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New Colors Revealed in Etruscan Tomb Paintings

Tuesday, March 2, 2021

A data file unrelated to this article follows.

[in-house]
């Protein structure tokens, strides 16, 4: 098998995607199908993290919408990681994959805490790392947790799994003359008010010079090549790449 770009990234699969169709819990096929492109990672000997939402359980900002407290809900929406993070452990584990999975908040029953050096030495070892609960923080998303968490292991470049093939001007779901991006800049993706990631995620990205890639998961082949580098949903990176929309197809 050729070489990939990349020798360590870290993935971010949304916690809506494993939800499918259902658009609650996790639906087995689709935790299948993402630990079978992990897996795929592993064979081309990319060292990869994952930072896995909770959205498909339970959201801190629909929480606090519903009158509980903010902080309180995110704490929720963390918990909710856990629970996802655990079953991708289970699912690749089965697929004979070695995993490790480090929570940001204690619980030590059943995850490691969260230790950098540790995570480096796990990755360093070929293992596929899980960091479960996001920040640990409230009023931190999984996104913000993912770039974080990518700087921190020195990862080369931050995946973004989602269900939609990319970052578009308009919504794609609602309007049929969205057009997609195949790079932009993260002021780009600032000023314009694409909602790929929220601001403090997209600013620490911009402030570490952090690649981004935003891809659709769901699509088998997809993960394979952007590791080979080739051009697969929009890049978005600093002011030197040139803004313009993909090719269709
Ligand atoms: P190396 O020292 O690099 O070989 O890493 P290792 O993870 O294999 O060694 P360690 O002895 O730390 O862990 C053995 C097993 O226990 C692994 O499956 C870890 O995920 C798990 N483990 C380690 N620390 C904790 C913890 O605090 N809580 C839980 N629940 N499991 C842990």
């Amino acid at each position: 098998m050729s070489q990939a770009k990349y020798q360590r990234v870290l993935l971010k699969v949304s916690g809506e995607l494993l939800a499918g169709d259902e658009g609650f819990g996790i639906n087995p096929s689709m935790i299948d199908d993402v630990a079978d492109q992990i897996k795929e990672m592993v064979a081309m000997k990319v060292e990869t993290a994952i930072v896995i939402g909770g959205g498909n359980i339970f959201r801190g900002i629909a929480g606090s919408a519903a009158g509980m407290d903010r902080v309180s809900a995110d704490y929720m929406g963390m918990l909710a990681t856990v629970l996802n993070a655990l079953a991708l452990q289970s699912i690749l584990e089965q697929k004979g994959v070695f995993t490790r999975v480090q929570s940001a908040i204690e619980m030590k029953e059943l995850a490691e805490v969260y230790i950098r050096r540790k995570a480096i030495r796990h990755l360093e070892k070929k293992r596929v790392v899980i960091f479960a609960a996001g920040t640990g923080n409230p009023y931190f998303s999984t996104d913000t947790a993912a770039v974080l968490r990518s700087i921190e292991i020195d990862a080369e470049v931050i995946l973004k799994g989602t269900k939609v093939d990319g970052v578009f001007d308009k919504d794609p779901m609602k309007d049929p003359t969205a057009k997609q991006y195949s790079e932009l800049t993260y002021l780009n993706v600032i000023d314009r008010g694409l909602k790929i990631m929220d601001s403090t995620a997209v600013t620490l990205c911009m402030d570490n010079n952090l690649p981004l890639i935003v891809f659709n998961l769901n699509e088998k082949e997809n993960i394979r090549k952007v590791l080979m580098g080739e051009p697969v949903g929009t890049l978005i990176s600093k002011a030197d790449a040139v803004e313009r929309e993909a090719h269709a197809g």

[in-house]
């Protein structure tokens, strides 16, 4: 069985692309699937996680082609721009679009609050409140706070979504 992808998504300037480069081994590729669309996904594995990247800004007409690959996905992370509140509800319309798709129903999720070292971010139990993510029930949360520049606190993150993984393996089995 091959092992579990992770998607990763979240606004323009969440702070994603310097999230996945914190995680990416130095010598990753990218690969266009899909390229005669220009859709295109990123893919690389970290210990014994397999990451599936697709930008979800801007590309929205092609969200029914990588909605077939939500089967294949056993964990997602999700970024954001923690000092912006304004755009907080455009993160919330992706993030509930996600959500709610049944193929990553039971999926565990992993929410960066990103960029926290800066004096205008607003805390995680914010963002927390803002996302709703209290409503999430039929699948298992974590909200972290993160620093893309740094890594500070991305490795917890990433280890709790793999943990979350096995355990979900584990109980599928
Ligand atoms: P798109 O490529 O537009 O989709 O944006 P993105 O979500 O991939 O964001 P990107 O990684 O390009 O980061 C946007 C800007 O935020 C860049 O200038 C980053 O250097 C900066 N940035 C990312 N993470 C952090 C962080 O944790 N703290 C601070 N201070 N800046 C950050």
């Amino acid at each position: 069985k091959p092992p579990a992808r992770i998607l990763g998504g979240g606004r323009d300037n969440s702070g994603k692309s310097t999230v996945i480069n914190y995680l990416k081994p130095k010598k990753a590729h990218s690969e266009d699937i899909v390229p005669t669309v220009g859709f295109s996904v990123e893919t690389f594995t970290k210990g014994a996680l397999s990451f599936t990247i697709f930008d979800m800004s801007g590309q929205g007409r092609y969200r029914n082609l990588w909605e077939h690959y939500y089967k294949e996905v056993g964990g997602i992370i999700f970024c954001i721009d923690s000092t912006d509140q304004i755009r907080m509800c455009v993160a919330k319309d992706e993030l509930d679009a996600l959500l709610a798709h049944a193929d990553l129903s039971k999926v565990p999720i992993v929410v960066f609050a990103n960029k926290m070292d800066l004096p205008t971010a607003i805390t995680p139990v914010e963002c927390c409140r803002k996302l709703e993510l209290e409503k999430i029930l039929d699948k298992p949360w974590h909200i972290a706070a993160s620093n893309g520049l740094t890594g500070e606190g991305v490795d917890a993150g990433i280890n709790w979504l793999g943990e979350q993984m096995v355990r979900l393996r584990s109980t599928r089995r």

PISA, ITALY—Multi-illumination hyperspectral extraction (MHX) has been used to reveal previously unseen details in 2,500-year-old Etruscan tomb paintings, according to a Live Science report. Gloria Adinolfi of Pegaso Srl Archeologia Arte Archeometria said that some colors in the paintings have faded, while others have survived, resulting in distorted images. In particular, reds tend to outlast greens, she explained. To get an idea of what the paintings originally looked like, images of the artworks were taken in visible, infrared, and ultraviolet bands of light. The data were then processed with statistical algorithms. Vincenzo Palleschi of Italy’s National Research Council said the researchers detected the presence of Egyptian blue, which has a very specific response in a single spectral band, in addition to other colors. Using this information, the team members were able to reveal the previously unknown image of a person carrying an object in the Tomb of the Monkey, which was named for its image of a monkey sitting in a tree in a background that had just been seen as a red blur. To read about the impressive burial of an Etruscan noble family unearthed at the site of Vulci, go to "The Tomb of the Silver Hands."

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